Invest in Agriculture

by | Mar 22, 2011 | Archives

There have been many good reasons to invest in agriculture and agricultural land. Events in Japan increase the opportunity.

Little Horse Creek

We have put in eight miles of roads/trails (in blue) on our 252 acre North Carolina farm.

Merri and I have slowly been increasing our agricultural land bank… 962 acres in Ecuador… 252 acres in North Carolina… 16 acres in Florida.

Yesterday’s message “Invest Globally in Water” looked at the Economist special report Feeding the World and how water played such a vital role.

The report also looks at top soil. Here is an excerpt:  Limits to growth. Land, water,  fertilizer: three basic components of farming.  But is that the rule or the exception?

If crop yields are to match the rise in population, then some of them will have to go up dramatically. The world’s population is growing at just over 1% a year, so—allowing something extra to feed animals because of rising demand for meat—staple yields will have to rise by  around 1.5% a year. This may not sound much, but it is a great deal more than current growth rates. CIMMYT reckons that, to keep prices stable, the growth in rice yields will have to increase by about half, from just under 1% a year to 1.5%; maize yields will have to rise by the same amount; and wheat yields will have to more than double, to 2.3% a year.

Since the 1960s the traditional way of growing more food—by ploughing more land—has been out of favour. That is partly for environmental reasons—much irreplaceable Amazon jungle has already been lost—and partly because many countries have used up all their available farmland. So though the population has soared, the supply of land has  not.

However, the potential is not exhausted yet. The biggest agricultural  success story of the past two decades has been Brazil, largely because it was able to increase its usable acreage by making its vast cerrado (savannah-like grassland) bloom. By reducing the acidity of the soil (as at Cremaq), Brazil has turned the cerrado into one of the world’s great soyabean baskets.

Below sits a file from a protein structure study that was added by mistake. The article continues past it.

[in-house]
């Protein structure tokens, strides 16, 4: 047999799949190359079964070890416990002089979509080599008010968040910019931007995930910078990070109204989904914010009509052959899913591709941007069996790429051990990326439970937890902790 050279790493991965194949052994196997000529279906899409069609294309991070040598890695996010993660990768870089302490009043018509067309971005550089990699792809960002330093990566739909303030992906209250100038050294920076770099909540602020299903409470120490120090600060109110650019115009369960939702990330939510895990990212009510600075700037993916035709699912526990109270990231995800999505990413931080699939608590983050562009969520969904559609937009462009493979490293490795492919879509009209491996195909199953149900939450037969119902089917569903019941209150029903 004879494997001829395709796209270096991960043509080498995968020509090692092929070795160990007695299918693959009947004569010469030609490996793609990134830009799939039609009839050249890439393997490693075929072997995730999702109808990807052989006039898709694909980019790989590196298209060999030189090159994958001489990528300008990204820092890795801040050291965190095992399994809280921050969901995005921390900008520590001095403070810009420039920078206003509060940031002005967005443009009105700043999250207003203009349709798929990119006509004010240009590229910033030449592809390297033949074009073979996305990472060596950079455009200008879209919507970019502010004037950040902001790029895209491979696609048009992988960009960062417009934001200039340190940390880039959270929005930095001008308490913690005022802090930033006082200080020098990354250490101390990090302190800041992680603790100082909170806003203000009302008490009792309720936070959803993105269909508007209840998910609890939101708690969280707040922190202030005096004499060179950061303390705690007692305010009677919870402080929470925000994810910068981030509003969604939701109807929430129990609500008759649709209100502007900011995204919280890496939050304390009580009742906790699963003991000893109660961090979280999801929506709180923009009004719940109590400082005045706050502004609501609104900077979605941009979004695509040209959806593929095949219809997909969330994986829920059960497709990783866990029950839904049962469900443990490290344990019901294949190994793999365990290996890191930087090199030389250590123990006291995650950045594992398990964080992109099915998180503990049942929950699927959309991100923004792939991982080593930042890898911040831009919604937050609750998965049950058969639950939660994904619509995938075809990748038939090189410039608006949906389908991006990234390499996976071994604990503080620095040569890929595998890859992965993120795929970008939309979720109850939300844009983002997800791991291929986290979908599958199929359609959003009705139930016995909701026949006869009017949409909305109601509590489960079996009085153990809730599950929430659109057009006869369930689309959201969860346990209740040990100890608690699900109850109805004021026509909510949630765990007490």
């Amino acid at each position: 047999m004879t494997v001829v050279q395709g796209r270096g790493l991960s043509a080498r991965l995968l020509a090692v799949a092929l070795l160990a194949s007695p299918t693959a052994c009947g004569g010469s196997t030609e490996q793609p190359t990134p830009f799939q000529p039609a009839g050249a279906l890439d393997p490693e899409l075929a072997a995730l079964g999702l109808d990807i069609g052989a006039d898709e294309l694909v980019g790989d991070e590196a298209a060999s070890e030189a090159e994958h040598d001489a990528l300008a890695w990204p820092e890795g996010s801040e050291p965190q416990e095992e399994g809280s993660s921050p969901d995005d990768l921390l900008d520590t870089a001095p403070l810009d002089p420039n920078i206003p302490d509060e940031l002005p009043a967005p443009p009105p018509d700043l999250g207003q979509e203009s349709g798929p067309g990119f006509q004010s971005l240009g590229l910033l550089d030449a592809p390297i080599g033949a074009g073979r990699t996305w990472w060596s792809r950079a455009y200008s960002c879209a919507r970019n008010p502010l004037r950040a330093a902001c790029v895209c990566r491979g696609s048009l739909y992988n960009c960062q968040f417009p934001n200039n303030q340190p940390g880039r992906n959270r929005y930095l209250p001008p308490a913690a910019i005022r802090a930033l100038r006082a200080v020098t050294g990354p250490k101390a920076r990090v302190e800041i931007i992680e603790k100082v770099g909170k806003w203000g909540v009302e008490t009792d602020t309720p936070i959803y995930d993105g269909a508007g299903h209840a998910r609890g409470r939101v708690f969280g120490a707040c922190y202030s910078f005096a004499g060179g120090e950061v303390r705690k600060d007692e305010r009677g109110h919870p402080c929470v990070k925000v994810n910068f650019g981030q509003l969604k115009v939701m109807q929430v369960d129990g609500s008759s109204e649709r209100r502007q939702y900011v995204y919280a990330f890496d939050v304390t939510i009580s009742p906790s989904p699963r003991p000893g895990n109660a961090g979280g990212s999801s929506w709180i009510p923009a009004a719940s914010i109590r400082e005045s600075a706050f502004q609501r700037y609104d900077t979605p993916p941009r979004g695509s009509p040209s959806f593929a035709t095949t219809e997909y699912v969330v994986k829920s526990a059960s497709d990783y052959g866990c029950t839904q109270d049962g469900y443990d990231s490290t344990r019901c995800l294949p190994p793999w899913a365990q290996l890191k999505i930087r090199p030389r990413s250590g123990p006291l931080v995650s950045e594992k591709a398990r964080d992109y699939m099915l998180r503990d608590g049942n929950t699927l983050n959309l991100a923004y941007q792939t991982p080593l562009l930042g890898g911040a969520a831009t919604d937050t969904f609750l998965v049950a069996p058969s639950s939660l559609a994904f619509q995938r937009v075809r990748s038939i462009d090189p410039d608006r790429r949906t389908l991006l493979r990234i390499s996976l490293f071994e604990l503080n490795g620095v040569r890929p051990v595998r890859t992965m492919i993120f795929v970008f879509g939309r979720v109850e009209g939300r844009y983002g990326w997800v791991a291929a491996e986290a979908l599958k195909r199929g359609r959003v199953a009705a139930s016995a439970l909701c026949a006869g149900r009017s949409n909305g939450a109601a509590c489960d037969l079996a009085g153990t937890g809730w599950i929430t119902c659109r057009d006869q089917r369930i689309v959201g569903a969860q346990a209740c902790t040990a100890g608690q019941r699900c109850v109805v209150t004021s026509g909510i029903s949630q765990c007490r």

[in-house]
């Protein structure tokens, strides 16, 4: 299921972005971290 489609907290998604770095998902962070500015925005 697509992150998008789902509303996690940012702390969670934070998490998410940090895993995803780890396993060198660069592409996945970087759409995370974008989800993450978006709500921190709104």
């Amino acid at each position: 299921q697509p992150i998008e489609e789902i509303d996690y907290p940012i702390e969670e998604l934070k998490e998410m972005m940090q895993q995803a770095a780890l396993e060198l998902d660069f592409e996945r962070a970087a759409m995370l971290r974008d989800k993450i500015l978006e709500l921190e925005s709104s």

A new study by the World Bank says the world has half a billion hectares of land with fewer than 25 people per square kilometre living on them (this excludes land on which farming would be impossible, such as deserts, forests and rainforests or the Antarctic). The area currently under cultivation is 1.5 billion hectares, so if all that extra land could be used it would represent an increase of one-third. In fact a lot of it either should be left alone for environmental reasons or would be too expensive to farm. But that would still leave plenty that could be useful for farming.

Most of it is concentrated in a few countries in Latin America, including Brazil and Argentina, and in Africa in the so-called “Guinea belt”, a vast loop of land that stretches round the continent from west Africa to Mozambique. In 11 countries less than half the usable land is farmed. These countries could presumably boost food output by taking in some new land.

And some of this extra land is offset by soil erosion. Africa has some of the most exhausted soils in the world, with less than 1% of organic matter in them, half the level required for good fertility. For centuries African farmers allowed for this by letting the land lie fallow for eight or nine years after a harvest. But with more people to feed they have to squeeze in more harvests, and the soil is no longer recovering.

The chemistry of the soil—the presence in it of phosphorus, nitrogen  and so on—is being degraded. That at least can be corrected by fertilisers. But the biology of the soil is also being damaged by the  loss of organic matter, which can take five to ten years to recover.  Worst of all, the physical structure changes if the top soil erodes,  making it harder for the land to retain water or fertiliser. Top soil  can take hundreds of years to replace.